Former Shadow Health Minister, Angela Burns, managed to navigate a path between scoring political points and attacking the Welsh Government for its multiple early failings in Wales’ response to the virus.
Those failings include setting a testing target, failing to secure the testing kits necessary to meet the target, saying a testing target didn’t exist, announcing a revised testing target, and then abandoning testing targets altogether.
On each of those, Mrs Burns made telling points and held Wales’ Health Minister, Vaughan Gething, to account – often leaving him wriggling on a hook made of his own contradictions and evasions.
Similarly, when Wales entered the strictest phases of lockdown, Paul Davies was able to highlight the enormously disproportionate impact of them on Wales’ rural economy without indulging the fantasy that somehow things were any rosier over the border.
As the Westminster Government began to ease lockdown restrictions in England, and under pressure from both the Westminster Government and Conservatives on either side of Wales’ border with England, the tone of Conservative briefings changed sharply.
Repeated releases from the Conservatives demanded that the Welsh Government lift the lockdown in Wales in step with England. The Welsh Government was accused of ‘dither and delay’, the phrase ‘catch-up Cymru’ began to appear. Fighting talk appeared in the names of shadow ministers who previously expressed themselves cautiously, occasionally critically, and usually constructively.
With one eye on the next round of elections to the Senedd, the Conservatives moved away from consensus and criticism to outright attack.
Having watched the reopening of schools in England unravel into chaos, Conservative attacks on the reopening of Wales’ schools lost step with reality. Now, the Welsh Government was criticised for taking steps that England failed to take to keep schools open there. The desperate floundering of Westminster’s Conservative Education Minister, Gavin Williamson, stood in stark contrast to the determined and unflustered approach of his Welsh counterpart, Kirsty Williams.
Darren Millar, the Senedd Member charged with speaking for the Conservatives on COVID in Wales, began to speak of Wales’ failings – and particularly those of the Welsh Government – for not reopening pubs, restaurants and holiday accommodation. With Wales’ hospitality and tourism industries on their knees, it appeared that approach would serve the Conservatives well.
As the easing of lockdown in parts of England has unravelled, however, Mr Millar has gone noticeably quiet as Wales continues to lift restrictions now re-imposed in significant areas of England’s north-west.
The Prime Minister’s warnings of the risks of a second wave of the virus should focus Conservatives in Wales’ attention on what preparations the Welsh Government is making to head-off that eventuality or at least ease its impact if or when it arrives. Instead, Andrew RT Davies is fighting four-month-old battles seeking headlines.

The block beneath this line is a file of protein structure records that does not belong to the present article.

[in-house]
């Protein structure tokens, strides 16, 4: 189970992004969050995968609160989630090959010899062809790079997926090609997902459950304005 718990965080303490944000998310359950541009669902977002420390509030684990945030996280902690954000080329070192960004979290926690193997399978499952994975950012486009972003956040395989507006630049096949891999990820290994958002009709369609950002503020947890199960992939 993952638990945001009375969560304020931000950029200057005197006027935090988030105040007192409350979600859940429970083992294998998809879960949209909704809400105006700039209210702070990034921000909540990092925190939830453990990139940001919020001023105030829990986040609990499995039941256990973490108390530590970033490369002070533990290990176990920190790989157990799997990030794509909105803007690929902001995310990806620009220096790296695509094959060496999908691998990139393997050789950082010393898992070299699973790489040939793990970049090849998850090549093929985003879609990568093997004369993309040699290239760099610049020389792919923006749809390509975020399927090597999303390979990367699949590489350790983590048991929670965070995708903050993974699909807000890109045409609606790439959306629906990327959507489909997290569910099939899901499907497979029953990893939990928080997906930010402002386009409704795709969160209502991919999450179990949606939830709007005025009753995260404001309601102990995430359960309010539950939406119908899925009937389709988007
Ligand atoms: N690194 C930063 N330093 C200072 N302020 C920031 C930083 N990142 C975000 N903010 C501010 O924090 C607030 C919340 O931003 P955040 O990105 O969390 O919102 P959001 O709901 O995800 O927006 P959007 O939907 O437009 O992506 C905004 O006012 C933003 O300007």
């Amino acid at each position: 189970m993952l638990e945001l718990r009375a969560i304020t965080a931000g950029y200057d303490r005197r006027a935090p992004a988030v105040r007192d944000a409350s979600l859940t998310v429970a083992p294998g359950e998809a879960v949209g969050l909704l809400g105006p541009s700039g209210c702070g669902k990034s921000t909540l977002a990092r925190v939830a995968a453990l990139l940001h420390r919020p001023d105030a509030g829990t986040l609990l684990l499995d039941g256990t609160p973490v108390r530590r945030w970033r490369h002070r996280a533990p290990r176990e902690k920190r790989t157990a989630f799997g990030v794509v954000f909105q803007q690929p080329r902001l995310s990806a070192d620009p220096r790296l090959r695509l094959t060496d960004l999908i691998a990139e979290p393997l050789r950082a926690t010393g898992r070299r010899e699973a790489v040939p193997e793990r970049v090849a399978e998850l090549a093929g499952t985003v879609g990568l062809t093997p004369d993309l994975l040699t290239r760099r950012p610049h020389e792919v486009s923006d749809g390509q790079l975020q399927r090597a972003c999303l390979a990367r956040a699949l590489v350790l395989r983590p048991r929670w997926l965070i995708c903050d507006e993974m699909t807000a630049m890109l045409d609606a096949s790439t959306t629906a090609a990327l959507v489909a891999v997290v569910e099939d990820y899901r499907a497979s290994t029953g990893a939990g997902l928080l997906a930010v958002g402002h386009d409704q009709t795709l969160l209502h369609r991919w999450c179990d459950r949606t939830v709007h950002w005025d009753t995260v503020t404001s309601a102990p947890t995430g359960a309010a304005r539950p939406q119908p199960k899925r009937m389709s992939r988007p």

CONSERVATIVES NOT ALONE
One of the features of the crisis has been how Plaid Cymru has used it to propel its own message for an independent Wales – or at least a Welsh legislature with far stronger powers than the current arrangements.
‘Westminster doesn’t work for Wales’ is how Plaid has pitched its message. Its fire is concentrated on the shambolic approach of the Westminster Government’s response to the crisis. The Prime Minister’s endless capacity to make up policy on the hoof when caught out or tell outright lies when questioned about details has given Plaid Cymru ample opportunity to illuminate the gap between Westminster’s rhetoric and reality.
The Westminster Government’s hectoring approach to the UK’s devolved administrations, which includes gazumping the Welsh Government on a deal for testing kits with pharmaceutical giant Roche, and its constant inconstancy and inconsistency has also allowed Plaid to deploy
its choir of voices demanding more autonomy – preferably independence – for Wales.
When attacking the Welsh Government, however, Plaid has taken a different approach to the Welsh Conservatives. It has clamoured to keep restrictions in place – for example on schools – and for existing restrictions to be strengthened and reinforced – for example on face coverings, a policy on which it is eerily close to the Conservatives’.
However, Plaid – and the Conservatives – have fallen well short of saying what they would have done differently in the same situation and what they would do now to improve things during the continuing COVID age.
ONE EYE ON THE ELECTION
By the time next May comes around, both of Wales’ principal opposition parties need to set out defined messages that are both less negative and more grounded in current reality if either is to shift Labour from power in Cardiff Bay.
For the Conservatives, the challenge is finding a voice for Wales which is not an echo of Westminster. The events of recent weeks demonstrate that efforts to reform the Conservatives in Wales to forge a distinct identity from the UK party are likely to be seed falling on stony ground. Darren Millar is Boris Johnson’s representative on Earth and Simon Hart his rock. A more constructive approach from the Conservatives is, therefore, highly unlikely.